This recent measurement on Saturn also revealed another band on the planet's surface that emits infrared light. This band is at a higher latitude than the two that were previously known. It exists in the southern hemisphere where Saturn's magnetic field intersects the orbit of Enceladus, one of the planet's geologically active moons, which means that its interior is substantially liquid. Because of radioactivity found in Enceladus' core, along with strong tidal forces from Saturn, its interior is warm and it is surrounded by a liquid ocean.

This liquid water is occasionally emitted by geysers -- essentially "water volcanoes," if one interprets Enceladus' geology with an Earthly mindset. That water then falls onto the surface of Saturn.

Astronomers have long known of the measurements by the Voyager probes and have been aware that the rings of Saturn were likely to be a short-lived phenomenon, but this observation clinches it.

So maybe it's time to dig out that old telescope and take another look at Saturn and its beautiful rings before they're gone.

And it wouldn't hurt to gather a rosebud or two...

Minnesota Coronavirus Cases

Data is updated nightly.

Confirmed Cases: 91422

Reported Deaths: 2031
CountyConfirmedDeaths
Hennepin26147923
Ramsey10595318
Dakota7250125
Anoka5836132
Stearns383324
Washington362755
Scott247333
Olmsted232927
Nobles193816
Blue Earth16166
Wright15497
St. Louis141936
Carver13657
Rice13098
Mower13015
Clay128840
Sherburne110914
Kandiyohi9362
Winona85318
Lyon6554
Waseca5508
Freeborn5263
Steele5262
Benton5173
Nicollet51316
Watonwan5114
Todd4812
Chisago4621
McLeod4612
Le Sueur4464
Crow Wing44418
Otter Tail4024
Beltrami3805
Martin34310
Goodhue3409
Itasca28913
Pine2870
Polk2774
Isanti2680
Douglas2672
Becker2512
Carlton2461
Unassigned22052
Cottonwood2190
Pipestone21510
Morrison2131
Dodge2090
Chippewa1981
Meeker1872
Sibley1873
Brown1812
Wabasha1810
Yellow Medicine1622
Rock1590
Murray1552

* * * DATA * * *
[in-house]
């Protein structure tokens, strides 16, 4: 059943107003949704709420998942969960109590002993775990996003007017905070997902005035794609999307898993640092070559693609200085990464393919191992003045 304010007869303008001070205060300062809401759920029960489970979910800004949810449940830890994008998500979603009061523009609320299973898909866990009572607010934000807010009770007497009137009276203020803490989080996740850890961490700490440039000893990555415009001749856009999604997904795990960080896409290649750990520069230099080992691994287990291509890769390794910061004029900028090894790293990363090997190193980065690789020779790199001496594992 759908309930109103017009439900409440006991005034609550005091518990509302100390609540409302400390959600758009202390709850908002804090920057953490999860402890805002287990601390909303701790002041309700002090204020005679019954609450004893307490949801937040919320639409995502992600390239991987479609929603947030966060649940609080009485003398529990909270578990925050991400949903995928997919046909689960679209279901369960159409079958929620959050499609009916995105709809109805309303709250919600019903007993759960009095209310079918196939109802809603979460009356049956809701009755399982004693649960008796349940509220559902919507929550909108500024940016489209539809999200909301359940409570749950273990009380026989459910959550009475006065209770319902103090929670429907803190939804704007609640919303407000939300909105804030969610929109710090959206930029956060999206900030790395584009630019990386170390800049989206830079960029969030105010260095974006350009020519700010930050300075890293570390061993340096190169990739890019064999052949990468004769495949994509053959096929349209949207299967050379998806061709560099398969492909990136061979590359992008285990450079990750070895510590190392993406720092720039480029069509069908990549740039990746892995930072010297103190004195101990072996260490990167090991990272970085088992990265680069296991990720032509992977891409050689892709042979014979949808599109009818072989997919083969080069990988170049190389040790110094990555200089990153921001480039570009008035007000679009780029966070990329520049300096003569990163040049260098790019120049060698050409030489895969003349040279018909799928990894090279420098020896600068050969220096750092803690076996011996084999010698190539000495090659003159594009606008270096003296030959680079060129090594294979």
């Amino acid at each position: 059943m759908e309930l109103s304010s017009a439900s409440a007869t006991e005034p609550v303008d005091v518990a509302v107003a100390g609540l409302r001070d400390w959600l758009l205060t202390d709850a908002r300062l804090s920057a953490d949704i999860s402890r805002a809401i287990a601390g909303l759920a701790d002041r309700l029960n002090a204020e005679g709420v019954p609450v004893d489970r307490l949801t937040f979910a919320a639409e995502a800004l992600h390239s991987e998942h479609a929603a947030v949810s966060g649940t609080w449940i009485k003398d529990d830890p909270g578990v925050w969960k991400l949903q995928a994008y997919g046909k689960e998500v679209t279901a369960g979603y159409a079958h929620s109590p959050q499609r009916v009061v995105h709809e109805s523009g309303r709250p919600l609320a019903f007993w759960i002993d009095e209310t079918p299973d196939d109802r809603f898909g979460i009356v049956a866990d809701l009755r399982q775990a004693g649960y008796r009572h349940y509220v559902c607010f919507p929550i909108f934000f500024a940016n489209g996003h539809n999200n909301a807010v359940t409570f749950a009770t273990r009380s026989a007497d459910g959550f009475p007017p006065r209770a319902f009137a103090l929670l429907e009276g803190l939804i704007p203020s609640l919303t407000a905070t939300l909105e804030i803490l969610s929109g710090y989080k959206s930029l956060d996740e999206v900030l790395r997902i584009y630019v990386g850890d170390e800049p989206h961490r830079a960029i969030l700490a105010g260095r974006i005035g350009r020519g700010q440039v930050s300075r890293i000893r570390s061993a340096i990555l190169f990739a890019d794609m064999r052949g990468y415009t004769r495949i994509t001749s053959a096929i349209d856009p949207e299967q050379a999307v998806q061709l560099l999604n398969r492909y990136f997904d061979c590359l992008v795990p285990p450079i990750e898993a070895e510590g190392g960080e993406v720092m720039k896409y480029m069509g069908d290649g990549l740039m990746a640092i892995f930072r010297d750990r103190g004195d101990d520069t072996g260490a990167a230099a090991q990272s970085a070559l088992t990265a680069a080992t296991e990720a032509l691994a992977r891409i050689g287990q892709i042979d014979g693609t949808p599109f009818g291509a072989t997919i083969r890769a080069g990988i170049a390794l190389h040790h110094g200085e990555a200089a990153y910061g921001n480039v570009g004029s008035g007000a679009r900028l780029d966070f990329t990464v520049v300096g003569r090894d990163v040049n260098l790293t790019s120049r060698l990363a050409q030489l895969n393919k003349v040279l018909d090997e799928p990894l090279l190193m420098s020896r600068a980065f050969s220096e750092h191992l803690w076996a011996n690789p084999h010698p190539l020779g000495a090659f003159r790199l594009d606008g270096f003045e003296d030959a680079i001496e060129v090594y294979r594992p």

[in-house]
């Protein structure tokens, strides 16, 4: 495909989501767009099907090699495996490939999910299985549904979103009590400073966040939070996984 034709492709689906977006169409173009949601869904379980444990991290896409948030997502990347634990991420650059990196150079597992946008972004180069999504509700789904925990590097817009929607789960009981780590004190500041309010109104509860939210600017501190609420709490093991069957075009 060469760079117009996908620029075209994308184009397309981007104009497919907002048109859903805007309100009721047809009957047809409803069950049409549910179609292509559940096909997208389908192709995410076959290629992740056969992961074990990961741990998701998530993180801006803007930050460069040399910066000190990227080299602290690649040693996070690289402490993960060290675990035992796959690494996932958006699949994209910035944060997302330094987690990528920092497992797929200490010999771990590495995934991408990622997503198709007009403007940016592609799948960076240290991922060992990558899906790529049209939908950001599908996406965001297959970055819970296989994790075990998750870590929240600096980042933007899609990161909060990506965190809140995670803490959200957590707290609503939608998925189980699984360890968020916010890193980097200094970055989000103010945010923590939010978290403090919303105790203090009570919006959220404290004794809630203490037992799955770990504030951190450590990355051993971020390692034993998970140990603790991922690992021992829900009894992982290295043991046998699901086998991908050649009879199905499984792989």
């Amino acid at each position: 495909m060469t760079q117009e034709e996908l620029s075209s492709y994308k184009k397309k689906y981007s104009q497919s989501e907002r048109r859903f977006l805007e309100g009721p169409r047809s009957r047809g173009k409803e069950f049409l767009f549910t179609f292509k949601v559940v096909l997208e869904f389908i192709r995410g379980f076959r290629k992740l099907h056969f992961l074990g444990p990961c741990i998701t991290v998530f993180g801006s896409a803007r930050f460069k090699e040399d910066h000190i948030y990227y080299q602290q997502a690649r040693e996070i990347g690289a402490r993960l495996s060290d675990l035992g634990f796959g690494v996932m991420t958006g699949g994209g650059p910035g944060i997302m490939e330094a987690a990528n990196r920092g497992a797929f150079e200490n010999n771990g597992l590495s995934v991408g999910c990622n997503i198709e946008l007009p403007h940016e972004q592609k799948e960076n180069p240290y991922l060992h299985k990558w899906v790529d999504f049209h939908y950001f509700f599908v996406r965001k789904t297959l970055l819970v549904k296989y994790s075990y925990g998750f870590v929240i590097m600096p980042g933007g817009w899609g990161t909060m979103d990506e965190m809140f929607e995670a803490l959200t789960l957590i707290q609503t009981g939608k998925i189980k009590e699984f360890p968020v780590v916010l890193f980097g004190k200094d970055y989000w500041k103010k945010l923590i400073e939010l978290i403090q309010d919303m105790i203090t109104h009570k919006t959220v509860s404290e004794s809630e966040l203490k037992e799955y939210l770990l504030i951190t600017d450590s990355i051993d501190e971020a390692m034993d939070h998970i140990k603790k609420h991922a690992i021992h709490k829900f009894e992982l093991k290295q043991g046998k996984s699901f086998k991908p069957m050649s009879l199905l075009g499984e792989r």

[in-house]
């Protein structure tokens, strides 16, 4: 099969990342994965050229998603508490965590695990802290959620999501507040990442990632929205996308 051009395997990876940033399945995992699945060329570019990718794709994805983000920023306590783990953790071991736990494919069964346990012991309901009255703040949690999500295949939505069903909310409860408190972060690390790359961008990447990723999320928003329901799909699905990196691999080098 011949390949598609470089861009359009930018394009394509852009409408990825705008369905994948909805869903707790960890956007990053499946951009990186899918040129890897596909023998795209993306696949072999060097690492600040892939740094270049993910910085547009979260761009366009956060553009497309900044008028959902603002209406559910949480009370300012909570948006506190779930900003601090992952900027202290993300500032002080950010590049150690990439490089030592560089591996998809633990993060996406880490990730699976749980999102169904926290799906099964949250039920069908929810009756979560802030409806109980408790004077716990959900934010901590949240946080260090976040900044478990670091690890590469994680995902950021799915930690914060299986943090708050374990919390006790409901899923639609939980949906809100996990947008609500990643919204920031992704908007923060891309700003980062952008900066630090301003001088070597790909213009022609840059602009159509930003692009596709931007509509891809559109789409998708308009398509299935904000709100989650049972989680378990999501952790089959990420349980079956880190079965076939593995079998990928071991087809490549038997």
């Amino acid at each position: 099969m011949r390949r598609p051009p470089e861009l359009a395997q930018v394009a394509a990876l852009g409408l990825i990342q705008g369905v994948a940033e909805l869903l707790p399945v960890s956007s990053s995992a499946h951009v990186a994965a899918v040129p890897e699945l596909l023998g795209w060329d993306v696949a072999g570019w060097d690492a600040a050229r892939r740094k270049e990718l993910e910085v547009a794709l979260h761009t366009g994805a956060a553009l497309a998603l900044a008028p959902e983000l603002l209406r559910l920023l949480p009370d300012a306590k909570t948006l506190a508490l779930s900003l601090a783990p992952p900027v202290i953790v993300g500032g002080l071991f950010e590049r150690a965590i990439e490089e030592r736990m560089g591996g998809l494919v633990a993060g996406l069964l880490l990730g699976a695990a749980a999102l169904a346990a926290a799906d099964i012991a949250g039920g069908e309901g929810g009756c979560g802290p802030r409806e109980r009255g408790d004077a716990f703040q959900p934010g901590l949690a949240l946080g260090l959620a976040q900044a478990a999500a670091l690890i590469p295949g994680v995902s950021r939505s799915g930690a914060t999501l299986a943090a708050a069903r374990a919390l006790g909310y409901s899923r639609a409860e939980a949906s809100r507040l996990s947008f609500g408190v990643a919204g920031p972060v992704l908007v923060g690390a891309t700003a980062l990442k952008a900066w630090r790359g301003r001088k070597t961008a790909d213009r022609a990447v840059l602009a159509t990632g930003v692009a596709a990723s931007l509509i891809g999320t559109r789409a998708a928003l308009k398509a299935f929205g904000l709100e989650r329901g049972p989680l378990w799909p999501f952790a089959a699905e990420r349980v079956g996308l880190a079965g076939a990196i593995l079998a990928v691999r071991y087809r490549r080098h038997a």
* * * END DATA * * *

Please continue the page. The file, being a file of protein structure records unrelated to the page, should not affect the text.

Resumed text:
Mille Lacs1523
Redwood1441
Jackson1361
Renville1367
Cass1343
Faribault1330
Swift1231
Roseau1170
Houston1150
Kanabec1148
Pennington1131
Fillmore1100
Koochiching1103
Lincoln1030
Stevens931
Pope890
Hubbard851
Aitkin761
Big Stone710
Wadena670
Grant594
Wilkin573
Lake560
Norman520
Marshall501
Lac qui Parle471
Mahnomen461
Red Lake381
Traverse300
Clearwater260
Lake of the Woods211
Kittson120
Cook60

Iowa Coronavirus Cases

Data is updated nightly.

Confirmed Cases: 81296

Reported Deaths: 1284
CountyConfirmedDeaths
Polk15404259
Woodbury506463
Johnson502827
Black Hawk439688
Linn3832108
Story334017
Dubuque289141
Scott283528
Dallas270038
Pottawattamie200638
Buena Vista195512
Marshall176434
Sioux14163
Wapello128057
Webster120914
Clinton108020
Muscatine107854
Plymouth106220
Crawford10215
Cerro Gordo100721
Warren9396
Jasper78332
Des Moines7477
Marion7345
Tama69531
Carroll6445
Henry6314
Lee6097
Wright5651
Dickinson4876
Boone4808
Bremer4717
Washington44011
Louisa42615
Mahaska35819
Delaware3493
Franklin34418
Hamilton3173
Jackson3103
Floyd3063
Winneshiek3045
Clay3014
Benton2921
Hardin2851
Winnebago27813
Lyon2694
Butler2632
Clarke2613
Poweshiek2588
Buchanan2551
Emmet25310
Allamakee2516
Jones2513
Shelby2501
Clayton2383
Kossuth2370
Guthrie2315
Cedar2261
Chickasaw2250
Sac2220
Cherokee2122
Grundy2103
Madison2072
Fayette2032
Iowa1931
Harrison1892
Howard1836
Mitchell1830
Humboldt1773
Calhoun1762
Hancock1762
Mills1681
Palo Alto1650
Pocahontas1542
Lucas1536
Monroe15110
Monona1421
Page1420
Cass1392
Osceola1390
Jefferson1341
Appanoose1263
Taylor1251
Union1233
Davis1184
Van Buren1111
Ida1050
Worth1030
Keokuk951
Greene940
Fremont900
Montgomery905
Wayne842
Audubon701
Adair681
Decatur630
Ringgold452
Adams290
Unassigned80
Rochester
Clear
80° wxIcon
Hi: 80° Lo: 60°
Feels Like: 80°
Mason City
Clear
78° wxIcon
Hi: 80° Lo: 60°
Feels Like: 79°
Albert Lea
Clear
79° wxIcon
Hi: 80° Lo: 61°
Feels Like: 80°
Austin
Clear
79° wxIcon
Hi: 80° Lo: 61°
Feels Like: 80°
Charles City
Clear
77° wxIcon
Hi: 80° Lo: 60°
Feels Like: 79°
Tracking more warmth before cooler weather arrives for the weekend
KIMT Radar
KIMT Eye in the sky

Latest Video

Image

CDC issues new guidance for Halloween celebrations

Image

450 Prom dresses donated to Rochester church

Image

Trump sign getting looks in cornfield

Image

Minnesota House candidates square off during local forum

Image

Hy-Vee gives away 500 meals to Rochester families

Image

HyVee gives away 500 meals

Image

NIACC dealing with Covid-19 on a daily basis

Image

MN Statehouse candidates meet in forum

Image

Iowa voter registration day

Image

Tuesday's soccer highlights

Community Events